Jazz brings the noise to the FDA with lawsuit over approval of Avadel's narcolepsy drug Lumryz

After years of using the patent system to delay competition from a rival company and then exhausting that ploy early this year, Jazz Pharmaceuticals is taking a new route—suing the FDA.

Jazz is challenging the regulator for approving Avadel Pharmaceuticals’ narcolepsy drug Lumryz, which poses a major threat to Jazz’s blockbuster Xyrem/Xywav franchise.

In U.S. district court in Washington, D.C., Jazz claimed that the green light for Lumryz—which was awarded on May 1—was “unlawful.” The Dublin company says that the approval violated the orphan drug exclusivity (ODE) the agency granted to Xywav in 2021.

In awarding Lumryz its own ODE, the FDA ruled that Lumryz is superior to Jazz’s offerings, citing its ability to make a major contribution to patient care based on its convenience and additional clinical benefit. While Lumryz is taken once a night, Xywav requires two doses. Both are oral suspension drugs.

Jazz maintains that the FDA acted improperly because Avadel never pitted Lumryz against Xywav in a clinical trial.

“Because FDA acknowledged Xywav’s greater safety due to reduced sodium, FDA’s determination is inconsistent with longstanding FDA policy that requires a sponsor seeking a determination that the proposed new drug will make a major contribution to patient care to demonstrate that [it] is comparably as safe and effective as a previously approved same orphan drug,” Jazz wrote in a regulatory filing which announced the lawsuit.

In an email, the FDA said it does not comment on "possible, pending or ongoing litigation."

Jazz is trying to protect its most important products which generated a combined $1.98 billion in sales last year representing 54% of the company’s revenue.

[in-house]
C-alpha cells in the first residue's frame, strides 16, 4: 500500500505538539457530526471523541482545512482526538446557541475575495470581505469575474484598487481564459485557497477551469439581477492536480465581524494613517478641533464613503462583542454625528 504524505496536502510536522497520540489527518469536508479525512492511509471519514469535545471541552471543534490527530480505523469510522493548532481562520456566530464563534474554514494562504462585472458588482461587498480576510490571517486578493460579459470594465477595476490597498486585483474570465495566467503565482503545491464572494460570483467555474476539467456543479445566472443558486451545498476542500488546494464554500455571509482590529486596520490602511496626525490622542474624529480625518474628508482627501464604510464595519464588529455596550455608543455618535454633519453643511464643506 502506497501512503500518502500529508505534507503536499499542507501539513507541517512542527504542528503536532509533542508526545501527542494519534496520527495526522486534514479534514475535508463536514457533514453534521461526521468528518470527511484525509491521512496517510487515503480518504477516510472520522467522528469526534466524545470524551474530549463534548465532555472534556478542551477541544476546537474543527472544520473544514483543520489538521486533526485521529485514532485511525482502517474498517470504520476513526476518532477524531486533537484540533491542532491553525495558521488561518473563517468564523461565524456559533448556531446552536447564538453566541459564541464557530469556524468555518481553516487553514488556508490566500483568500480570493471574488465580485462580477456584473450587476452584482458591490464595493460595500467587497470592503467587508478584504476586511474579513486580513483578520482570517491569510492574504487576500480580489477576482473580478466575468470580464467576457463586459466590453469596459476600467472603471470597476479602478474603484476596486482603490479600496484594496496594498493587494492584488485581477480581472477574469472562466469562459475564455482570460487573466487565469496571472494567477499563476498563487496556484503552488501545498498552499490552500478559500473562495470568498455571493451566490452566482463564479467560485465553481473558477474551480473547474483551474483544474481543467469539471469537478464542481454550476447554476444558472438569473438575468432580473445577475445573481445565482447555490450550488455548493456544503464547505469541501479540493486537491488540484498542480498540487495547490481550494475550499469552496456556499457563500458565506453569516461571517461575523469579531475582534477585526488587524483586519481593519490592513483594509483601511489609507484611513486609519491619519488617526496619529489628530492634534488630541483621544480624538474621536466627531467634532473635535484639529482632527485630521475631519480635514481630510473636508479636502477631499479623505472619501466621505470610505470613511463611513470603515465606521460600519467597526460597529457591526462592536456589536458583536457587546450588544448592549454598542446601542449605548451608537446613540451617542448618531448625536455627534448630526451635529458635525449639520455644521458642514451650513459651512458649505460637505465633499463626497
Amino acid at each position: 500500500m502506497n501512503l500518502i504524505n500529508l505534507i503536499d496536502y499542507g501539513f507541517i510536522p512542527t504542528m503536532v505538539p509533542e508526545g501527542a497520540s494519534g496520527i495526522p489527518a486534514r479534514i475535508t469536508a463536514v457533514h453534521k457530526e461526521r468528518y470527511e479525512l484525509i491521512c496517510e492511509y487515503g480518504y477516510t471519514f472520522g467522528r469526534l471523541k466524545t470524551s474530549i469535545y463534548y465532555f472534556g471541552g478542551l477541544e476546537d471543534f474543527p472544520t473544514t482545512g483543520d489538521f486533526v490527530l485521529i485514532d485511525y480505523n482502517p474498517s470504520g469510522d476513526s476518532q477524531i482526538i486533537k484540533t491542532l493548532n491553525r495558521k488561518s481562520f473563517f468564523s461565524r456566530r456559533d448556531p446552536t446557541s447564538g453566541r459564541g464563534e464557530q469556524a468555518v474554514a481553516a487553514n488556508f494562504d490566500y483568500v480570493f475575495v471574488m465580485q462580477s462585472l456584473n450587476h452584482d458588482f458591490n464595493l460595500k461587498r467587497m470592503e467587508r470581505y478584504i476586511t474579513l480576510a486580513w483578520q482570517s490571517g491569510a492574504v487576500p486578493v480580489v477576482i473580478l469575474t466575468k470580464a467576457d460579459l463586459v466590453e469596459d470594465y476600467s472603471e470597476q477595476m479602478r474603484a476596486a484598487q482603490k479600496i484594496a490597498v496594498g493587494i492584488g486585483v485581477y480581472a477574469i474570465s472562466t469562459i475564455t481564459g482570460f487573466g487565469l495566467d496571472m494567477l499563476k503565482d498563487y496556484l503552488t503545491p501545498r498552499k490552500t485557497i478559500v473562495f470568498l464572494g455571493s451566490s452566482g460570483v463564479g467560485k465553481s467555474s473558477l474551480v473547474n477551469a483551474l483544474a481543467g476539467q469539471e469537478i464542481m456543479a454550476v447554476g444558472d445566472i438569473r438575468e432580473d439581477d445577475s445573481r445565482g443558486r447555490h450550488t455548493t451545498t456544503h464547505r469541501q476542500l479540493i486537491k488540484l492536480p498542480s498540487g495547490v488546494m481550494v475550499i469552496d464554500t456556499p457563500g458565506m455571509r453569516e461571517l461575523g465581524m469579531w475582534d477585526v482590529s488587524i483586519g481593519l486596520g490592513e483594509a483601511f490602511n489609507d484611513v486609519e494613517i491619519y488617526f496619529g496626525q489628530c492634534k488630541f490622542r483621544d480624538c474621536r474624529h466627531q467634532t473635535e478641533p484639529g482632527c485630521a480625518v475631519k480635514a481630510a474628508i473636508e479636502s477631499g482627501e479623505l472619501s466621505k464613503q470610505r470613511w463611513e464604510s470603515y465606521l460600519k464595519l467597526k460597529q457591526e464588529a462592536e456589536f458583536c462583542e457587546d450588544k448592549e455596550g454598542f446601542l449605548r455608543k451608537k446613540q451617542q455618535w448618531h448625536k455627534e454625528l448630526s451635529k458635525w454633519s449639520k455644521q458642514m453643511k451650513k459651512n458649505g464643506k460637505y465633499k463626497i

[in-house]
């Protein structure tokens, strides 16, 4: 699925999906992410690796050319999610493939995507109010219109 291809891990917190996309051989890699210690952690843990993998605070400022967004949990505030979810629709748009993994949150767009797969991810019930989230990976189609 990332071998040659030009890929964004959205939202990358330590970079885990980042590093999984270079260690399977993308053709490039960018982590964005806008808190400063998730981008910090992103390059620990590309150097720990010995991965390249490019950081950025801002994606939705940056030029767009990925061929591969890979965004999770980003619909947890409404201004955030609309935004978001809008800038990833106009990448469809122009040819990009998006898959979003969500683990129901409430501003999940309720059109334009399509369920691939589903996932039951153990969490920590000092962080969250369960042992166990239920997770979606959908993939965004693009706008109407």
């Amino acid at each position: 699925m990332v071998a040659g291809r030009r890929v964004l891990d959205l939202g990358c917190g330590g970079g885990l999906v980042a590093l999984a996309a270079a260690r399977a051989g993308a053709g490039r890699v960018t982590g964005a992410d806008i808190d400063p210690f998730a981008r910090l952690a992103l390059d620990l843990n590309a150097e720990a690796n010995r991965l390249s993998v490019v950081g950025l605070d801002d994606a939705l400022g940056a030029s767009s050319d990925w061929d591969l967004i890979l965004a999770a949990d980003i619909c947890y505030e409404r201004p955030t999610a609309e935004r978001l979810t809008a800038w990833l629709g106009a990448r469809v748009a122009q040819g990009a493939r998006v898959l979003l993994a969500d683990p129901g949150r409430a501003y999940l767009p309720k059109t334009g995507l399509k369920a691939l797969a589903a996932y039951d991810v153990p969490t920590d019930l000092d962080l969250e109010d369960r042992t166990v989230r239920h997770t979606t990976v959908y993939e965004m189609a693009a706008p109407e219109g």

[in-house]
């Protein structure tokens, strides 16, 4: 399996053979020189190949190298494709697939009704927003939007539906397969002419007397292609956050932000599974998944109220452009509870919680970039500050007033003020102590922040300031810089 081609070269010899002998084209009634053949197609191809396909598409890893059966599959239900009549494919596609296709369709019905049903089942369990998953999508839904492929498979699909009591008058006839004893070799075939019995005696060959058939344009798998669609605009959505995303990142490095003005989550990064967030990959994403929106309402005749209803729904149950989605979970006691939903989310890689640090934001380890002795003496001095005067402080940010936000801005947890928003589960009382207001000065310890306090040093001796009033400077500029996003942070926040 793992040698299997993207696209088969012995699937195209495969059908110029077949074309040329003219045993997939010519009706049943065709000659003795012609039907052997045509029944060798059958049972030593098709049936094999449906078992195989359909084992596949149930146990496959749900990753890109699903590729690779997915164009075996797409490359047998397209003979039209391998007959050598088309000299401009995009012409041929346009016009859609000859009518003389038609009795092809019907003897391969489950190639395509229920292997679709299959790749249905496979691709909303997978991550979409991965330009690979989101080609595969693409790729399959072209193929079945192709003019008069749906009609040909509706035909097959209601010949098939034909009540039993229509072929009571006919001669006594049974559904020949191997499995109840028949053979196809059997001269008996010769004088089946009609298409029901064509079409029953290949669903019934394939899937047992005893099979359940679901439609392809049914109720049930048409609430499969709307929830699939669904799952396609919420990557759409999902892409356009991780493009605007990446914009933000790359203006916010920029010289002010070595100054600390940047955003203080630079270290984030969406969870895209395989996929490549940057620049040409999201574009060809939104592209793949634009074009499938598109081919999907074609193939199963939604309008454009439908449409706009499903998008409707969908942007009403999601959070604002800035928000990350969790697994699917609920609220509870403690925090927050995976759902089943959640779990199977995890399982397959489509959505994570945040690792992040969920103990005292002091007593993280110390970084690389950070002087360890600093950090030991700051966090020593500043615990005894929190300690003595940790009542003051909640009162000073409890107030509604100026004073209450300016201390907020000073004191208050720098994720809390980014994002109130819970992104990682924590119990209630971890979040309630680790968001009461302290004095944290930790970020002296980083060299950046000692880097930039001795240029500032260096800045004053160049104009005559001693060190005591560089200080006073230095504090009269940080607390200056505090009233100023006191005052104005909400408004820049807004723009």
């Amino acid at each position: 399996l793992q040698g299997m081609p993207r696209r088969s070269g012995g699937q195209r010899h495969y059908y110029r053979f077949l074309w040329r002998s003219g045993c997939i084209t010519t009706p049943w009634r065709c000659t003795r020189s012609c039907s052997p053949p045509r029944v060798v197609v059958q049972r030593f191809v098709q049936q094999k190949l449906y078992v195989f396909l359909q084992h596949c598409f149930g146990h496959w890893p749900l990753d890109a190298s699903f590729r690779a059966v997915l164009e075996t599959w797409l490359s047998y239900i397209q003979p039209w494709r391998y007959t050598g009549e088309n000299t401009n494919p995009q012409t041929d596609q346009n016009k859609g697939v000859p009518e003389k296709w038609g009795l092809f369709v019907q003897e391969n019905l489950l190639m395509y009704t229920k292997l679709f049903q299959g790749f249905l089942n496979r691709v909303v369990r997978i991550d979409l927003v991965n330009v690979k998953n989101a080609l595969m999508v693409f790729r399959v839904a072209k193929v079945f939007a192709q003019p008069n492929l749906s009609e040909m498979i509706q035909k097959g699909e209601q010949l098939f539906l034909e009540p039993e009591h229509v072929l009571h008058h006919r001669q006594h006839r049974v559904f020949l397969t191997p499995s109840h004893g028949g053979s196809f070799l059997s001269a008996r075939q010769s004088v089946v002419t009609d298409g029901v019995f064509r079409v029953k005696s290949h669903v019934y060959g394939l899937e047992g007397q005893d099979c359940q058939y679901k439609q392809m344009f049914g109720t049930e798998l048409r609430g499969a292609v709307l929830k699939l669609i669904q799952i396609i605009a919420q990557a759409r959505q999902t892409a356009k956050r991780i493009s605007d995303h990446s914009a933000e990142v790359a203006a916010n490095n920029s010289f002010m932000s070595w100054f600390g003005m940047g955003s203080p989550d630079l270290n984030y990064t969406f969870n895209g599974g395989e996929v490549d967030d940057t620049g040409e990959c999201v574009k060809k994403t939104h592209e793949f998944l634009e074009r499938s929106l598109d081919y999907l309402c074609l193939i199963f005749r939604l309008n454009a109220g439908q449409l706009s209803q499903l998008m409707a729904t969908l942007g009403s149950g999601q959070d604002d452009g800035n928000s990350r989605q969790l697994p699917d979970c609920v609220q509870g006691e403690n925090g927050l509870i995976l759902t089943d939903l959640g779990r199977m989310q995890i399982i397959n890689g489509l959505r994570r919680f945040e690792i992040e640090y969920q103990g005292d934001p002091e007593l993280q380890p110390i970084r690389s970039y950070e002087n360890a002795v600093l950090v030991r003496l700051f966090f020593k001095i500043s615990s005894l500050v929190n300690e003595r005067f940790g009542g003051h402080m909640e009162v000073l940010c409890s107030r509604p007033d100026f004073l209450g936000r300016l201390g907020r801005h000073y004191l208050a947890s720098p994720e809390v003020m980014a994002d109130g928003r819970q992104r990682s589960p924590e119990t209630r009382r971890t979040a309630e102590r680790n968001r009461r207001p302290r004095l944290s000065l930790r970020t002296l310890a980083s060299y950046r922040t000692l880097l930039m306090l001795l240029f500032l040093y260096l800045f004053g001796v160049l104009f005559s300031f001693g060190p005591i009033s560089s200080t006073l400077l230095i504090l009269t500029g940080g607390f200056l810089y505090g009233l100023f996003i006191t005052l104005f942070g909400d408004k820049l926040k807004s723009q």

Lumryz is an extended-release reformulation of Xyrem, a high-sodium oxybate that was approved in 2002. In 2020, Jazz scored FDA approval for follow-on oxybate Xywav, which contains 92% less sodium. For two decades, Jazz’s drugs have been the standard of care for narcolepsy.

In erecting patents related to the development of Xywav, Jazz tried to prevent its crosstown rival Avadel from bringing Lumryz to the market. In July of last year, when the FDA tentatively approved Lumryz, the endorsement was contingent upon the status of a Jazz patent.

In February of this year, a U.S. appeals court ordered Jazz to delist the patent from the FDA’s register of approved medications (Orange Book). Avadel successfully argued that the patent related to how Jazz distributed the drug, not to its formulation or how it is used.

Jazz’s patent strategy over the years has been facilitated by tight controls on the drug. The key component of sodium oxybate is gamma-hydroxybutyrate, which was used in the 1960s to induce drowsiness during childbirth, The New York Times reports. Decades later, an illegal version of the treatment became known as the “club drug” or “date rape drug.” At lower doses, it can provide euphoria and sexual arousal. At higher doses, it can induce unconsciousness.